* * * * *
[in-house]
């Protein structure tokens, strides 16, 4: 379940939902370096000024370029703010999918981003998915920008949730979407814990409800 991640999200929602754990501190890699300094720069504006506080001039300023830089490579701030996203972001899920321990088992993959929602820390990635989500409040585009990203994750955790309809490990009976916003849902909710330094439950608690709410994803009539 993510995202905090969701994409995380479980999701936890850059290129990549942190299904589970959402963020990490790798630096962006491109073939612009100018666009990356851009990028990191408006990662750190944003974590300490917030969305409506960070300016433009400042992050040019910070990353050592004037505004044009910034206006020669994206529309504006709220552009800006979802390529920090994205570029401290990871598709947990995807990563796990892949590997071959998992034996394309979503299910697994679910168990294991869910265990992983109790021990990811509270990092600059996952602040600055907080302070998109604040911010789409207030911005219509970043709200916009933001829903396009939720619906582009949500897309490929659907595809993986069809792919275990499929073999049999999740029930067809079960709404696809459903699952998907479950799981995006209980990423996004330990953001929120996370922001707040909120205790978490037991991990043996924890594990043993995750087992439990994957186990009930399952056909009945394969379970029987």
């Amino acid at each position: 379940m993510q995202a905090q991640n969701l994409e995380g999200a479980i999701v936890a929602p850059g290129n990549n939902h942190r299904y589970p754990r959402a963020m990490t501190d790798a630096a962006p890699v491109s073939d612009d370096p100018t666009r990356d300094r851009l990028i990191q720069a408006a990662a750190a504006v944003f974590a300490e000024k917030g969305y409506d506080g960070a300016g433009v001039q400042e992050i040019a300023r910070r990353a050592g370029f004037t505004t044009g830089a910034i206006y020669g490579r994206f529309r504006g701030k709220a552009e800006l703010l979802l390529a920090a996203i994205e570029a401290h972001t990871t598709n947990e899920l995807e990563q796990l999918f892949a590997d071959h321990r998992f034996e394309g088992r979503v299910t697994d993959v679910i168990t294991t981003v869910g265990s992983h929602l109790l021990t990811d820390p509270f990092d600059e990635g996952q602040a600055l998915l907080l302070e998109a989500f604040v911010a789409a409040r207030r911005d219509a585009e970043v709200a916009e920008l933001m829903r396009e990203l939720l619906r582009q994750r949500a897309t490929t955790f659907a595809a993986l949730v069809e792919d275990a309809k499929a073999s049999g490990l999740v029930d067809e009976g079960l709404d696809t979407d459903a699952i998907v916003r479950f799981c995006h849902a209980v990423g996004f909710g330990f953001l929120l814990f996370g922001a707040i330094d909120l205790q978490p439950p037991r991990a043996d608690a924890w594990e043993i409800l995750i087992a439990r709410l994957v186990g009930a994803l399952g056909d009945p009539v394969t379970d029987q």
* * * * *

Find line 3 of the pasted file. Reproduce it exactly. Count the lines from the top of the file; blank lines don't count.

């Amino acid at each position: 379940m993510q995202a905090q991640n969701l994409e995380g999200a479980i999701v936890a929602p850059g290129n990549n939902h942190r299904y589970p754990r959402a963020m990490t501190d790798a630096a962006p890699v491109s073939d612009d370096p100018t666009r990356d300094r851009l990028i990191q720069a408006a990662a750190a504006v944003f974590a300490e000024k917030g969305y409506d506080g960070a300016g433009v001039q400042e992050i040019a300023r910070r990353a050592g370029f004037t505004t044009g830089a910034i206006y020669g490579r994206f529309r504006g701030k709220a552009e800006l703010l979802l390529a920090a996203i994205e570029a401290h972001t990871t598709n947990e899920l995807e990563q796990l999918f892949a590997d071959h321990r998992f034996e394309g088992r979503v299910t697994d993959v679910i168990t294991t981003v869910g265990s992983h929602l109790l021990t990811d820390p509270f990092d600059e990635g996952q602040a600055l998915l907080l302070e998109a989500f604040v911010a789409a409040r207030r911005d219509a585009e970043v709200a916009e920008l933001m829903r396009e990203l939720l619906r582009q994750r949500a897309t490929t955790f659907a595809a993986l949730v069809e792919d275990a309809k499929a073999s049999g490990l999740v029930d067809e009976g079960l709404d696809t979407d459903a699952i998907v916003r479950f799981c995006h849902a209980v990423g996004f909710g330990f953001l929120l814990f996370g922001a707040i330094d909120l205790q978490p439950p037991r991990a043996d608690a924890w594990e043993i409800l995750i087992a439990r709410l994957v186990g009930a994803l399952g056909d009945p009539v394969t379970d029987q």